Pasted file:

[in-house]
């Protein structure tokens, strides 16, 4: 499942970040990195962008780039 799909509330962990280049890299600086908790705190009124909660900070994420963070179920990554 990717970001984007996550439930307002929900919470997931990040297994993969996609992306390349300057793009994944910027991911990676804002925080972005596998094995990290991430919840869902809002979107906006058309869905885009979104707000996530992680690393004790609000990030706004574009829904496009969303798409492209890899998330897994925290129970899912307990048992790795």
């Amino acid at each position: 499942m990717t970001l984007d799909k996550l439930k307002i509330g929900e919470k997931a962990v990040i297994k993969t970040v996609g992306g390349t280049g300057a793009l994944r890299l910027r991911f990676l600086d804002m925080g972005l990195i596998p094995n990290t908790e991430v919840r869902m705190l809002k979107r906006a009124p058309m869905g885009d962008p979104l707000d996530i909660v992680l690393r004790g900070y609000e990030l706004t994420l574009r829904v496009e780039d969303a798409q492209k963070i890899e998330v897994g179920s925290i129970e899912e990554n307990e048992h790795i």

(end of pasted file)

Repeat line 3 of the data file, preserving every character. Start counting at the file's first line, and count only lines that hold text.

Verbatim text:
């Amino acid at each position: 499942m990717t970001l984007d799909k996550l439930k307002i509330g929900e919470k997931a962990v990040i297994k993969t970040v996609g992306g390349t280049g300057a793009l994944r890299l910027r991911f990676l600086d804002m925080g972005l990195i596998p094995n990290t908790e991430v919840r869902m705190l809002k979107r906006a009124p058309m869905g885009d962008p979104l707000d996530i909660v992680l690393r004790g900070y609000e990030l706004t994420l574009r829904v496009e780039d969303a798409q492209k963070i890899e998330v897994g179920s925290i129970e899912e990554n307990e048992h790795i």